8 I. The Seared Conscience f. In the born again believer the Spirit is free to convict of sin and guide behavioral decision making which is why change is both a proof of salvation and a testimony of the power of God in the lives of believers. Rom 8:10-14 And if Christ be in you, the body is dead because of sin; but the Spirit is life because of righteousness. But if the Spirit of him that raised up Jesus from the dead dwell in you, he that raised up Christ from the dead shall also quicken your mortal bodies by his Spirit that dwelleth in you. Therefore, brethren, we are debtors, not to the flesh, to live after the flesh. For if ye live after the flesh, ye shall die: but if ye through the Spirit do mortify the deeds of the body, ye shall live. For as many as are led by the Spirit of God, they are the sons of God.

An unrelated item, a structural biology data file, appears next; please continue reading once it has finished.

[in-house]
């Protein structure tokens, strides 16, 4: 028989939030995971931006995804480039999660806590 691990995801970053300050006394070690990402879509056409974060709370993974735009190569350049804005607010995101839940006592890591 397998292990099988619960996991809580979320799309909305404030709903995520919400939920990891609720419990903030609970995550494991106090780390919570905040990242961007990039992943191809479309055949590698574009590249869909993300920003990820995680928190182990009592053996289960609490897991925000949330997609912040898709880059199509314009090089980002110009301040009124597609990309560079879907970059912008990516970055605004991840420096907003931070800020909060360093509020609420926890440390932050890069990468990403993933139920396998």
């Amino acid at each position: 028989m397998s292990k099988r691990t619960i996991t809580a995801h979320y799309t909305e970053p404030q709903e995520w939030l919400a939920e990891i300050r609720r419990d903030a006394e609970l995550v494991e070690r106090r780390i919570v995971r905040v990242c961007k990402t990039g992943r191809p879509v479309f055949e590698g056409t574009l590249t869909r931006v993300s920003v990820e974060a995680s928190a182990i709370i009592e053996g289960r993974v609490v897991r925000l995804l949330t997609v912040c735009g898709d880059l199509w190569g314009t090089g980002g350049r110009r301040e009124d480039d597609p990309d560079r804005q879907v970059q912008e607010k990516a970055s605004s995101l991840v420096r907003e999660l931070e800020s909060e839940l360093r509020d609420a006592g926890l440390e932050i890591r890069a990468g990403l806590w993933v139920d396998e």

9 II. The Over Active Conscience & False Guilt a. False guilt and its overactive conscience, is another aberration which cannot be ignored by the believer. It is a cruel heresy that seeks self- flagellation in the place of resting in the meritorious atonement of Christ for one’s sins.
10 II. The Over Active Conscience & False Guilt b. The overactive conscience always second guesses its own decisions and actions, it is self-critical. And like so many other issues of the psyche, this experience of guilt and overactive conscience are fear driven. 1 John 4:18 There is no fear in love. But perfect love drives out fear, because fear has to do with punishment. The one who fears is not made perfect in love. NIV
11 II. The Over Active Conscience & False Guilt c. The irrational fear is of offending; fear of upsetting others; fear of one’s own emotions; fear and self- loathing; fear of consequences and the deep seated primal fear of personal inadequacy. It is all about the self. d. The experience is called false guilt because it most often does not flow out of real offenses but resides in the very real fear that one might offend. Offending or disappointing another must be avoided because it renders one “guilty”.